Massoud's performance realizes the stature of a certain type of leader in Saladin. He's not a man known for his grand speeches or dramatic charges into battle, rather he is known for his wisdom. Massoud exudes this sort of unassuming confidence. Massoud plays the part without ego yet still conveys a definite charisma in Saladin. He portrays an assurance in himself as a reasonable man, and creates the sense that his greatest concern is always what is best for his people. Saladin's early appearances in the film are rather brief, as he tries to avoid war with the Christians. In these scenes though Massoud does well to establish the man as a calm leader, yet with an underlying incisiveness about him. The calmness about him never is that of a fool or a fiend, rather Massoud finds the certain sense of contemplation in Saladin that defines the man. Massoud presents him as a man who is always thinking, never acting rashly, properly showing the leader who waits to only ever make the right move.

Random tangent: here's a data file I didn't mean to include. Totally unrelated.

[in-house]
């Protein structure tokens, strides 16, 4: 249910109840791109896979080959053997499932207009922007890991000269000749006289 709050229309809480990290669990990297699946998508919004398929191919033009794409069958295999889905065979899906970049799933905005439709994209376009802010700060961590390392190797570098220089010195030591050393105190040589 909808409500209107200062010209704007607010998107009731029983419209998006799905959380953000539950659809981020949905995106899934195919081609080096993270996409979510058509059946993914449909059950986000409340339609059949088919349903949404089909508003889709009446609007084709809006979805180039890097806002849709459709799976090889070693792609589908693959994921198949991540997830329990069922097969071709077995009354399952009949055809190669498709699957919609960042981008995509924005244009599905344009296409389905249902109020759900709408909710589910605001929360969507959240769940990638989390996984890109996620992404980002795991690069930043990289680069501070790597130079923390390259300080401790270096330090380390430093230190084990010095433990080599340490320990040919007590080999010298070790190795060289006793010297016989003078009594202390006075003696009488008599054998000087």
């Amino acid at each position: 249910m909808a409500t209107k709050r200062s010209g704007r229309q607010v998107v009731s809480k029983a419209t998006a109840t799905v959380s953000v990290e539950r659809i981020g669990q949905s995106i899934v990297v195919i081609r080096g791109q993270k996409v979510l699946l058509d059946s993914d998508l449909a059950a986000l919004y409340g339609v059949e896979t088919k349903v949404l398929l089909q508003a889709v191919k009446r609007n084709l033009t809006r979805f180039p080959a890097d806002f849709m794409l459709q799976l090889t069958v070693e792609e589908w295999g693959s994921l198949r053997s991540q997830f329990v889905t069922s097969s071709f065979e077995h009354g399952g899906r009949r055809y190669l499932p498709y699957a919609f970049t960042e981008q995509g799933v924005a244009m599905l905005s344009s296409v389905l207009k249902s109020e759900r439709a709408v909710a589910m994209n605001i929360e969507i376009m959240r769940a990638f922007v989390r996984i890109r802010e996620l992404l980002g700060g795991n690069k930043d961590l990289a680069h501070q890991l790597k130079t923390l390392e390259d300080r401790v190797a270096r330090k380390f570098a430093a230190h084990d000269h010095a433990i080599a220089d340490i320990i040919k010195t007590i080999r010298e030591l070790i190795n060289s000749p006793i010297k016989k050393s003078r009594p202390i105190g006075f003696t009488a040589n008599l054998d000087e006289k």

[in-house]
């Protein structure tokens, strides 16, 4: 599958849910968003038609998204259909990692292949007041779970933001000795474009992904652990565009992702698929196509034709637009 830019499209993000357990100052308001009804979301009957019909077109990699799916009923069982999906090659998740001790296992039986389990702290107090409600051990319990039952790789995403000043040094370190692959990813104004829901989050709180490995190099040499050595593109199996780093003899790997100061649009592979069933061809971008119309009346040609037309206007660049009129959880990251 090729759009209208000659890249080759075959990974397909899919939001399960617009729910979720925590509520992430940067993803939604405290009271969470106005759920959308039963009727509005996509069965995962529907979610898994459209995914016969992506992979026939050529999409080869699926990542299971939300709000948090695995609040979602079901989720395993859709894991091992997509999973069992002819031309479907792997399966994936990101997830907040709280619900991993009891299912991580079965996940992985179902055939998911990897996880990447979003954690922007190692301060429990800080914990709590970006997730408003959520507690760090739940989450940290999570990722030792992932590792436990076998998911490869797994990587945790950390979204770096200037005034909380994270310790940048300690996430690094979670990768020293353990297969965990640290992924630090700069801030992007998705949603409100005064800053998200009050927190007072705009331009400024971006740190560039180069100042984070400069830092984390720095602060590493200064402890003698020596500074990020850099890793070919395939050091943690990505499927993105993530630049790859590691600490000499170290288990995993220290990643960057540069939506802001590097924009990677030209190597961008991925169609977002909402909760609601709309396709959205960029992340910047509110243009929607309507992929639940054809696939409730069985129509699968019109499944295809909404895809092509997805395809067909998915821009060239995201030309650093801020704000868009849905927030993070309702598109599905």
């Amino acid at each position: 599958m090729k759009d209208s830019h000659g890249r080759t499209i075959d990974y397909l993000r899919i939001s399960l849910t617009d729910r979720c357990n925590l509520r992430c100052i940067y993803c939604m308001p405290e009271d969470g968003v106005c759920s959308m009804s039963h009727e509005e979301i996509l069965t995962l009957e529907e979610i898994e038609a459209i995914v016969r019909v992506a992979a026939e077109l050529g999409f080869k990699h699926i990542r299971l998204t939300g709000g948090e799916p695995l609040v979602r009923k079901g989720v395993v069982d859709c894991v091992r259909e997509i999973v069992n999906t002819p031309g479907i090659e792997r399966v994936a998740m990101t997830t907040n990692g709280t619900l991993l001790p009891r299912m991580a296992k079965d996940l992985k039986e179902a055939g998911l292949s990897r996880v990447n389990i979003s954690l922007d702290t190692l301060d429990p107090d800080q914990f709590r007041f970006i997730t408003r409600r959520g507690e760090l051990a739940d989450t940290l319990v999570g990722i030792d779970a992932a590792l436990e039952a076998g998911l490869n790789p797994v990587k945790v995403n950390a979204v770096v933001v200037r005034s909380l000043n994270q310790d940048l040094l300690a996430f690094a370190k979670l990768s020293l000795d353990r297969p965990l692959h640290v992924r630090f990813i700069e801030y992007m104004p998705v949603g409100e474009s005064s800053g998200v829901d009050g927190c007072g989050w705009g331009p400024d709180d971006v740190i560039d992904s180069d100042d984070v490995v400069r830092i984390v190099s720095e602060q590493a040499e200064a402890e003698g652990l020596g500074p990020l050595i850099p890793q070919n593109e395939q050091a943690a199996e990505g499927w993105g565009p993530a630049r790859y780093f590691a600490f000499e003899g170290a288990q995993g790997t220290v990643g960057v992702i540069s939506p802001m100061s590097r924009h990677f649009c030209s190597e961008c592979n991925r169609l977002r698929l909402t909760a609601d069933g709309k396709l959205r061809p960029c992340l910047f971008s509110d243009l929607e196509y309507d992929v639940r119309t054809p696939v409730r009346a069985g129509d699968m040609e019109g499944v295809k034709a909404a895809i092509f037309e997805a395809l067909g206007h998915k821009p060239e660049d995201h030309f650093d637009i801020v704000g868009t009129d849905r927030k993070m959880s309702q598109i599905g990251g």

Eventually Saladin's hand is forced by the villainous forces among the Christians causing him to finally attack. Massoud never portrays a viciousness even as he has his enemies massacred, instead portraying just this certainty of righteousness in his anger as he executes men for their wrongdoing. Saladin though to finish the reign of his enemies goes to conquer Jerusalem from the Christians. Massoud's performance is technically limited during the siege, though when we do see him he is effective in internalizing essentially the loss in the battle. He subtly, yet poignantly reveals the way this weighs on Saladin as he sees so many die in the attempt to take the city. Eventually Saladin instead tries to parlay for a peaceful truce and this is Massoud's strongest scene. Massoud uses the moment essentially to show Saladin at the height of his ability as he reasons a solution rather than forcing one. Massoud adds so much just in his gaze as he gauges Balian while they attempt to reach some sort of solution. He finds the way Saladin reaches his conclusion to spare the Christians, despite being reminded of pass transgressions. Massoud brings such palatable yet understated passion in Saladin response as reaffirms his refusal to be the barbarian. After the surrender I love the almost humorous quality Massoud brings as he portrays Saladin almost laughing at himself for perpetuating the madness by keeping the city intact. Massoud gives a very strong performance as Saladin, though I must admit I don't think he gives the very best performance in the film.